Thursday, April 30, 2009

Reaching fragmenting audiences and maximising online engagement

At about the time this post will appear on my blog I'll be speaking at the Hitwise/Australian Marketing Institute breakfast in Canberra on a topic related to Maximising engagement online whilst reducing costs.

My presentation will explore ways of identifying where audiences are going online to help organisations form appropriate strategies to target them with messages or for engagement.

This is an increasing issue for all communicators. Effectively media has fragmented, with tens of different media channels from traditional TV, newspapers and radio to a plethora of new channels such as Pay TV, console games, PC games, mobile devices and millions of websites.

Communicators have chosen several different paths to addressing this fragmentation challenge.

The first approach is the 'ostrich' - ignore all the new channels and focus on the 'traditional' mass media. This strategy continues to work - particularly for older demographics - although advertisers are paying more and more for smaller and smaller audiences.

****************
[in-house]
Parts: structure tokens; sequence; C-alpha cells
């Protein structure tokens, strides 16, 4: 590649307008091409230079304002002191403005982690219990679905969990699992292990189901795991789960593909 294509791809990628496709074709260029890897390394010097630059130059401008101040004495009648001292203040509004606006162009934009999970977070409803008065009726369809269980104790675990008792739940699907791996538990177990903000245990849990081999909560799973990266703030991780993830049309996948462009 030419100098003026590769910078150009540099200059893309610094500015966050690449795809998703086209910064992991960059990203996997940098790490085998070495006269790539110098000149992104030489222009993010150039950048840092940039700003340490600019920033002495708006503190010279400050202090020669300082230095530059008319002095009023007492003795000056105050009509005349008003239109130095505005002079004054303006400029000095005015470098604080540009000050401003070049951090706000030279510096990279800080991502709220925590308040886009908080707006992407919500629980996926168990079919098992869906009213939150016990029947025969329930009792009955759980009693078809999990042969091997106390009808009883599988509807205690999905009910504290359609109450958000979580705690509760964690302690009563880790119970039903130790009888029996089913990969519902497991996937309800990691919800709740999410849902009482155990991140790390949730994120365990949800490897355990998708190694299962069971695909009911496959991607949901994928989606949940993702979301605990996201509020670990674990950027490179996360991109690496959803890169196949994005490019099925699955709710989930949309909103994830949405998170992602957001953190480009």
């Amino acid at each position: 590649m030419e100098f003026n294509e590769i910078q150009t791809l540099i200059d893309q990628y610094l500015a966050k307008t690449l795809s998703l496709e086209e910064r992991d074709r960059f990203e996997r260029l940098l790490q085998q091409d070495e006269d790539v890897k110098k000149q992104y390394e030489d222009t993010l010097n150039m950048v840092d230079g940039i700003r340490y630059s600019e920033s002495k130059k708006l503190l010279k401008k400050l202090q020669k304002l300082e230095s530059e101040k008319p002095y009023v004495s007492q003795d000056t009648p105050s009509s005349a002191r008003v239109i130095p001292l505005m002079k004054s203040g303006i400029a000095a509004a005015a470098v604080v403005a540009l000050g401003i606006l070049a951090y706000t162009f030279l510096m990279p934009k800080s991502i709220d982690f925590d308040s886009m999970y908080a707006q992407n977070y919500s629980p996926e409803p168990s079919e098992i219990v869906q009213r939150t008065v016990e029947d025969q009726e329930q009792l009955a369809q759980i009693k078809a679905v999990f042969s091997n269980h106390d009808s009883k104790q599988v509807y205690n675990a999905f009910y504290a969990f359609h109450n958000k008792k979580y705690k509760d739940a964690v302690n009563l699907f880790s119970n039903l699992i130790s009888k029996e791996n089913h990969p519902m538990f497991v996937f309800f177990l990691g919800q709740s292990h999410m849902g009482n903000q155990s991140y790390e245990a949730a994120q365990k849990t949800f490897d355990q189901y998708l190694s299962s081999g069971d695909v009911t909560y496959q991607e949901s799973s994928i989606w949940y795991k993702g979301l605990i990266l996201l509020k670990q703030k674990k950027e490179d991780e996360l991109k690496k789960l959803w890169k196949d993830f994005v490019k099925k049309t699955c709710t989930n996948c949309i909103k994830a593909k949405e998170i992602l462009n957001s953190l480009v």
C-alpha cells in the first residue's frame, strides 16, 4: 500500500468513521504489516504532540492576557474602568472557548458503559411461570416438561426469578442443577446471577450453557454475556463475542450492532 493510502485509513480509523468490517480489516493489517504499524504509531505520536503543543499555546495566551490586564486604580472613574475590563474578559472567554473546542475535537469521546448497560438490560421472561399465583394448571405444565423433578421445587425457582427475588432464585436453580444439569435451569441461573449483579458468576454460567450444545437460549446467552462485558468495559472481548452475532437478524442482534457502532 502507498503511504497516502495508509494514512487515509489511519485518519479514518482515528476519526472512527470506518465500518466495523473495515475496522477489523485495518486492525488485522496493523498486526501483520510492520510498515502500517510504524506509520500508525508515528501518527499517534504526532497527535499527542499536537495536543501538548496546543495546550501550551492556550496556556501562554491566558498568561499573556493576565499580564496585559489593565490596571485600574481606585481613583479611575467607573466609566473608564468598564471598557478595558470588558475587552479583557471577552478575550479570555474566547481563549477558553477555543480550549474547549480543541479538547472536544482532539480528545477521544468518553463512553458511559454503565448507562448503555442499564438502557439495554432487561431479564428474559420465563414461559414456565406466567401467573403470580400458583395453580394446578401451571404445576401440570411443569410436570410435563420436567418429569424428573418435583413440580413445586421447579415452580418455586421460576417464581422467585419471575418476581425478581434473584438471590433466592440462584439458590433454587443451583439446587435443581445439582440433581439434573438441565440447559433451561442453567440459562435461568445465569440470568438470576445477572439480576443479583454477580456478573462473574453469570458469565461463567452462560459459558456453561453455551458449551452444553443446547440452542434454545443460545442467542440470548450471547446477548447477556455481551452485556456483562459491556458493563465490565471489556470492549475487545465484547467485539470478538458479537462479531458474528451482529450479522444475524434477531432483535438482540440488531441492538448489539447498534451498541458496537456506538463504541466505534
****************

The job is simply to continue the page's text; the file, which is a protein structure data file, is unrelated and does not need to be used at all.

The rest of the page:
The second is the 'spend more' approach - throw more dollars into communication in order to increase reach and frequency across different media channels. Unfortunately this also suffers from the cost curve - more money buys less media each year.

The third is the 'shout louder' approach - start spending on new media channels, but do so only to send out messages rather than encouraging conversations. Unfortunately this approach is often counter-productive. Just like shouting at someone who does not speak English, it neither improves message cut-through nor demonstrates respect for the medium or audience.

The final approach I'll discuss I call 'go with the flow'. It involves finding out where your key audiences choose to gather and then respectfully engaging them in appropriate ways. This approach requires more upfront planning and strategising than the other approaches (which may be why fewer organisations employ it), however it reaps much larger long-term benefits. Rather than simply serving as an advertising tactic it serves to create a communications and engagement platform through which organisations can interact with their key audiences on an ongoing basis.

There's no secret as to which approach I prefer as a communicator.


  1. sounds interesting Craig - will you be publishing it here - would love to read it?

  2. I'll check and get back to you Cheryl.